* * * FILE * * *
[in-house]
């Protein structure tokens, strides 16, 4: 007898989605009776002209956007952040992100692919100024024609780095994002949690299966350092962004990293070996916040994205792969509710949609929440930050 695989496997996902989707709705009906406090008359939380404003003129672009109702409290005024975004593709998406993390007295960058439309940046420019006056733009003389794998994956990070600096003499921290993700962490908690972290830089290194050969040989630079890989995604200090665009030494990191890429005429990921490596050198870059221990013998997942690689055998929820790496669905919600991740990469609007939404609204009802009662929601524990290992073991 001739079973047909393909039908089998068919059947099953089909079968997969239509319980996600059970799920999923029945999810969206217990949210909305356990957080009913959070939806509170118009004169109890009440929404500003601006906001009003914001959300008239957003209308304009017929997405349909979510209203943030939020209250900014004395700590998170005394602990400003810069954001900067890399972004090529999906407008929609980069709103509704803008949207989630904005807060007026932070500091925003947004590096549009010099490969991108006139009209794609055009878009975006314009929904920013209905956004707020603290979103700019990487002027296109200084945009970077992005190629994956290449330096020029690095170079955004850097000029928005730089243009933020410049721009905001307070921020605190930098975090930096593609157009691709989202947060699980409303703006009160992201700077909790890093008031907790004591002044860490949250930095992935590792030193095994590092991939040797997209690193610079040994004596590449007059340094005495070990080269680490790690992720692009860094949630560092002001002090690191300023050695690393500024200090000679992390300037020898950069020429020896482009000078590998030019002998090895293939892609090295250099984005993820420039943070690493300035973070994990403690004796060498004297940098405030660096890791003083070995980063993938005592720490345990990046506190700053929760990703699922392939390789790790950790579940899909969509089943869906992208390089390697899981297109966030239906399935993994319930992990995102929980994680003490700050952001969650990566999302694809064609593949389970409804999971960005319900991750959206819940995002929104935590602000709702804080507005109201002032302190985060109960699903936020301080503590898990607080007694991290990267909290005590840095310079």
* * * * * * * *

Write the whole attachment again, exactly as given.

[in-house]
């Protein structure tokens, strides 16, 4: 007898989605009776002209956007952040992100692919100024024609780095994002949690299966350092962004990293070996916040994205792969509710949609929440930050 695989496997996902989707709705009906406090008359939380404003003129672009109702409290005024975004593709998406993390007295960058439309940046420019006056733009003389794998994956990070600096003499921290993700962490908690972290830089290194050969040989630079890989995604200090665009030494990191890429005429990921490596050198870059221990013998997942690689055998929820790496669905919600991740990469609007939404609204009802009662929601524990290992073991 001739079973047909393909039908089998068919059947099953089909079968997969239509319980996600059970799920999923029945999810969206217990949210909305356990957080009913959070939806509170118009004169109890009440929404500003601006906001009003914001959300008239957003209308304009017929997405349909979510209203943030939020209250900014004395700590998170005394602990400003810069954001900067890399972004090529999906407008929609980069709103509704803008949207989630904005807060007026932070500091925003947004590096549009010099490969991108006139009209794609055009878009975006314009929904920013209905956004707020603290979103700019990487002027296109200084945009970077992005190629994956290449330096020029690095170079955004850097000029928005730089243009933020410049721009905001307070921020605190930098975090930096593609157009691709989202947060699980409303703006009160992201700077909790890093008031907790004591002044860490949250930095992935590792030193095994590092991939040797997209690193610079040994004596590449007059340094005495070990080269680490790690992720692009860094949630560092002001002090690191300023050695690393500024200090000679992390300037020898950069020429020896482009000078590998030019002998090895293939892609090295250099984005993820420039943070690493300035973070994990403690004796060498004297940098405030660096890791003083070995980063993938005592720490345990990046506190700053929760990703699922392939390789790790950790579940899909969509089943869906992208390089390697899981297109966030239906399935993994319930992990995102929980994680003490700050952001969650990566999302694809064609593949389970409804999971960005319900991750959206819940995002929104935590602000709702804080507005109201002032302190985060109960699903936020301080503590898990607080007694991290990267909290005590840095310079």